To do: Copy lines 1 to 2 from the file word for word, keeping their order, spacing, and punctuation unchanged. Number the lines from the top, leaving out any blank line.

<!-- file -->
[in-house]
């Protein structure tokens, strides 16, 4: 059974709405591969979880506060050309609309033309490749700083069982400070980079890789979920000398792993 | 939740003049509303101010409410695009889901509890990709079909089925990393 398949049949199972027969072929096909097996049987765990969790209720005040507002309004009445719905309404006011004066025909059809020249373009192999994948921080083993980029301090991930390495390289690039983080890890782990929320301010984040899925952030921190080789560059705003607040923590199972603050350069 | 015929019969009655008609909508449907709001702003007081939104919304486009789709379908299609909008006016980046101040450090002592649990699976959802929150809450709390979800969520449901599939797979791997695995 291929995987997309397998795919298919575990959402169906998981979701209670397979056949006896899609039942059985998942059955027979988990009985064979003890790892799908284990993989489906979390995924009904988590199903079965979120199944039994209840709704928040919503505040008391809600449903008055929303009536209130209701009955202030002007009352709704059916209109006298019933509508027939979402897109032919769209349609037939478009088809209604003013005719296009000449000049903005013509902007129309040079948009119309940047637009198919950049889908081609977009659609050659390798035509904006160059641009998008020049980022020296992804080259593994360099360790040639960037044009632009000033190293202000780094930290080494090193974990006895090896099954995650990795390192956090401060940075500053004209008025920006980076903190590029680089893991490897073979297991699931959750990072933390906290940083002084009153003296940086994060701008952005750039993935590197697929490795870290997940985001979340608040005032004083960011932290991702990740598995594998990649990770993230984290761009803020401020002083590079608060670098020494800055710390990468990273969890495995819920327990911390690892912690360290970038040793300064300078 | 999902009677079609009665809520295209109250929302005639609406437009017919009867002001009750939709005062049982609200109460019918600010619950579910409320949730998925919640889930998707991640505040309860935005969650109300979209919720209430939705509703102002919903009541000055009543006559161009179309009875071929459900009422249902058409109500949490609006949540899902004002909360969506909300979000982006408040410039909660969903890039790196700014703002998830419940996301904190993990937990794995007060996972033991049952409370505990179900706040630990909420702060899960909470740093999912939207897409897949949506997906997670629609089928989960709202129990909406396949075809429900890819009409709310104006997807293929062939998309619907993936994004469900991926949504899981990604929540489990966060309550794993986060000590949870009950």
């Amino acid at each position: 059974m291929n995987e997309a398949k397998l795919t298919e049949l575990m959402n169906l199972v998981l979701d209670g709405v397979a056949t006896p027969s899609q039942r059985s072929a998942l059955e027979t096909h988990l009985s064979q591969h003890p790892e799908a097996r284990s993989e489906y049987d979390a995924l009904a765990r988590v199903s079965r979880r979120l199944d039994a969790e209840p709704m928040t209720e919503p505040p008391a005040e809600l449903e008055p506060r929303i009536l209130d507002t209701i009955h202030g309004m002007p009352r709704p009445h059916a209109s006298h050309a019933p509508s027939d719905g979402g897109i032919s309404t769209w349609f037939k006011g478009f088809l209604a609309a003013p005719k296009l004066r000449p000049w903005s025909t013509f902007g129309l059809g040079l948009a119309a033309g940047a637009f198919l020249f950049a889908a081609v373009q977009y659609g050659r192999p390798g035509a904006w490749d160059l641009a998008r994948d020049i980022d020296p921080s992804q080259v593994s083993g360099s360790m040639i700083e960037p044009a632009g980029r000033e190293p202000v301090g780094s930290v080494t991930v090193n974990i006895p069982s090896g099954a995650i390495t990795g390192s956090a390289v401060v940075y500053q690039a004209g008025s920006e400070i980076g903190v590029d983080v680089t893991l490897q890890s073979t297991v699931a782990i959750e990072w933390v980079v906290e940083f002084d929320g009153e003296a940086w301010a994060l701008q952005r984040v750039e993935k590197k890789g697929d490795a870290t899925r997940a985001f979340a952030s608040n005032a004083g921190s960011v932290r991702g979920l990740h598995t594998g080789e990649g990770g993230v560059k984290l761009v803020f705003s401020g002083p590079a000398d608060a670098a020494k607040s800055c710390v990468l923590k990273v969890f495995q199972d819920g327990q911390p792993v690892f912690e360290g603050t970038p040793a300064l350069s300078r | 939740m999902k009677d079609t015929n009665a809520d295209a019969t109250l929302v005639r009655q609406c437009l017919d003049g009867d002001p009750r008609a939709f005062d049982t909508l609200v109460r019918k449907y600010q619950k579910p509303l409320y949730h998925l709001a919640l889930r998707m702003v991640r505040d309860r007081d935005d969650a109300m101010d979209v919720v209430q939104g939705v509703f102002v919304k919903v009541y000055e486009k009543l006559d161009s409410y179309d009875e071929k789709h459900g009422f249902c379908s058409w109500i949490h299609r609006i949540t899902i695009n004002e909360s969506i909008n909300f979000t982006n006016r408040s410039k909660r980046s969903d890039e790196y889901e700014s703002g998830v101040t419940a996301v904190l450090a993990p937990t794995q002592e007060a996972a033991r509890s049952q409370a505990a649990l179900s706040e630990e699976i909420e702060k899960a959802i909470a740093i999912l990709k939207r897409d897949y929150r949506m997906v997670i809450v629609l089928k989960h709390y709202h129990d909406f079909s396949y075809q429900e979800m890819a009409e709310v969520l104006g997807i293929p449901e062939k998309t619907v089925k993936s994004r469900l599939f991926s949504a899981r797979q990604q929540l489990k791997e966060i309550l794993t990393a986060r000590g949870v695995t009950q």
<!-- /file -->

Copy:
[in-house]
């Protein structure tokens, strides 16, 4: 059974709405591969979880506060050309609309033309490749700083069982400070980079890789979920000398792993 | 939740003049509303101010409410695009889901509890990709079909089925990393 398949049949199972027969072929096909097996049987765990969790209720005040507002309004009445719905309404006011004066025909059809020249373009192999994948921080083993980029301090991930390495390289690039983080890890782990929320301010984040899925952030921190080789560059705003607040923590199972603050350069 | 015929019969009655008609909508449907709001702003007081939104919304486009789709379908299609909008006016980046101040450090002592649990699976959802929150809450709390979800969520449901599939797979791997695995 291929995987997309397998795919298919575990959402169906998981979701209670397979056949006896899609039942059985998942059955027979988990009985064979003890790892799908284990993989489906979390995924009904988590199903079965979120199944039994209840709704928040919503505040008391809600449903008055929303009536209130209701009955202030002007009352709704059916209109006298019933509508027939979402897109032919769209349609037939478009088809209604003013005719296009000449000049903005013509902007129309040079948009119309940047637009198919950049889908081609977009659609050659390798035509904006160059641009998008020049980022020296992804080259593994360099360790040639960037044009632009000033190293202000780094930290080494090193974990006895090896099954995650990795390192956090401060940075500053004209008025920006980076903190590029680089893991490897073979297991699931959750990072933390906290940083002084009153003296940086994060701008952005750039993935590197697929490795870290997940985001979340608040005032004083960011932290991702990740598995594998990649990770993230984290761009803020401020002083590079608060670098020494800055710390990468990273969890495995819920327990911390690892912690360290970038040793300064300078 | 999902009677079609009665809520295209109250929302005639609406437009017919009867002001009750939709005062049982609200109460019918600010619950579910409320949730998925919640889930998707991640505040309860935005969650109300979209919720209430939705509703102002919903009541000055009543006559161009179309009875071929459900009422249902058409109500949490609006949540899902004002909360969506909300979000982006408040410039909660969903890039790196700014703002998830419940996301904190993990937990794995007060996972033991049952409370505990179900706040630990909420702060899960909470740093999912939207897409897949949506997906997670629609089928989960709202129990909406396949075809429900890819009409709310104006997807293929062939998309619907993936994004469900991926949504899981990604929540489990966060309550794993986060000590949870009950």